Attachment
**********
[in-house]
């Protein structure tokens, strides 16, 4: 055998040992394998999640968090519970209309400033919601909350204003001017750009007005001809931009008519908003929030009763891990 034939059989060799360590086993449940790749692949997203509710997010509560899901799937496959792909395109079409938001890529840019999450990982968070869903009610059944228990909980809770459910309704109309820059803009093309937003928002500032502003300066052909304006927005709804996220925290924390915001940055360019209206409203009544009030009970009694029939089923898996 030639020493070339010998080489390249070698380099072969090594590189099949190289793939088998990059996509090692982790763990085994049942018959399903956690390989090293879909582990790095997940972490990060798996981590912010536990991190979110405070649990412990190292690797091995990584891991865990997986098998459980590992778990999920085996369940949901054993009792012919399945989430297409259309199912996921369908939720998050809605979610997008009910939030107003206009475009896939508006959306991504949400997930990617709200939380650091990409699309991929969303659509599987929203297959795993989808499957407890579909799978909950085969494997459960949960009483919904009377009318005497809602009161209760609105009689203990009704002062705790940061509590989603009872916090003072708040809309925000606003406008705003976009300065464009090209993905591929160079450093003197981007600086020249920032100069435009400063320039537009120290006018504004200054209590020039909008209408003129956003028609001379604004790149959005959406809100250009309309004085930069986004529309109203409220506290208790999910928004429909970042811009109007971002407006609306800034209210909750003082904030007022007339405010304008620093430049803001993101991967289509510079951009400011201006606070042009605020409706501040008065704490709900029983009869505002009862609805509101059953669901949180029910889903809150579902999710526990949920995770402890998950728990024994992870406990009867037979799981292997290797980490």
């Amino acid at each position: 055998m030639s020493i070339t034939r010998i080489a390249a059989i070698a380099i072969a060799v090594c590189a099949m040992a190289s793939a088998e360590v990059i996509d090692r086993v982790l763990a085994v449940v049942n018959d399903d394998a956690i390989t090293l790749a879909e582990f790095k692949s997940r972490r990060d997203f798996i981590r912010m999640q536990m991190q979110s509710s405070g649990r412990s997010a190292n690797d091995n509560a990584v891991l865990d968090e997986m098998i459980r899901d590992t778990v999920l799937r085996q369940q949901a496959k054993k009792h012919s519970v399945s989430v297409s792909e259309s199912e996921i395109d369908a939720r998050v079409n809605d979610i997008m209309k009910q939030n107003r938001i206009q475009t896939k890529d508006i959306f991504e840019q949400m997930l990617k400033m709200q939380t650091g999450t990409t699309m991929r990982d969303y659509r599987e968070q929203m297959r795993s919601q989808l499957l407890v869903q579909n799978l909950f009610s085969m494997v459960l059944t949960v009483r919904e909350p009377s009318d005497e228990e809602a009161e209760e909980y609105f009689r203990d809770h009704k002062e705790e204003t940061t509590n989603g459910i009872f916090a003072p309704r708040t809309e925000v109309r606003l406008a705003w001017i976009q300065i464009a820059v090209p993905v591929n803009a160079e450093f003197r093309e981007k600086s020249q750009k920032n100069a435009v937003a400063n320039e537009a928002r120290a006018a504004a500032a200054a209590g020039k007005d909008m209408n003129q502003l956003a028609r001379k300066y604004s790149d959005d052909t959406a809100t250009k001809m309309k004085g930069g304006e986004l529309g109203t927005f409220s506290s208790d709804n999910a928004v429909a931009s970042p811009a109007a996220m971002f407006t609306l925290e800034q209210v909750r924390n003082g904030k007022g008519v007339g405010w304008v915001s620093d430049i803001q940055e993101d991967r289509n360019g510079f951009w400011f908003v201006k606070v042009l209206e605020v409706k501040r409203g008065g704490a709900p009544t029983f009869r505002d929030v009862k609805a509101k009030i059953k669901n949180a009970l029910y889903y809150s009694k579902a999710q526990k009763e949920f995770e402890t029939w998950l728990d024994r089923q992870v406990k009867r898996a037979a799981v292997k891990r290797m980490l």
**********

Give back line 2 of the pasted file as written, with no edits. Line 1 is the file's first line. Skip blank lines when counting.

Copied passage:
């Protein structure tokens, strides 16, 4: 055998040992394998999640968090519970209309400033919601909350204003001017750009007005001809931009008519908003929030009763891990 034939059989060799360590086993449940790749692949997203509710997010509560899901799937496959792909395109079409938001890529840019999450990982968070869903009610059944228990909980809770459910309704109309820059803009093309937003928002500032502003300066052909304006927005709804996220925290924390915001940055360019209206409203009544009030009970009694029939089923898996 030639020493070339010998080489390249070698380099072969090594590189099949190289793939088998990059996509090692982790763990085994049942018959399903956690390989090293879909582990790095997940972490990060798996981590912010536990991190979110405070649990412990190292690797091995990584891991865990997986098998459980590992778990999920085996369940949901054993009792012919399945989430297409259309199912996921369908939720998050809605979610997008009910939030107003206009475009896939508006959306991504949400997930990617709200939380650091990409699309991929969303659509599987929203297959795993989808499957407890579909799978909950085969494997459960949960009483919904009377009318005497809602009161209760609105009689203990009704002062705790940061509590989603009872916090003072708040809309925000606003406008705003976009300065464009090209993905591929160079450093003197981007600086020249920032100069435009400063320039537009120290006018504004200054209590020039909008209408003129956003028609001379604004790149959005959406809100250009309309004085930069986004529309109203409220506290208790999910928004429909970042811009109007971002407006609306800034209210909750003082904030007022007339405010304008620093430049803001993101991967289509510079951009400011201006606070042009605020409706501040008065704490709900029983009869505002009862609805509101059953669901949180029910889903809150579902999710526990949920995770402890998950728990024994992870406990009867037979799981292997290797980490």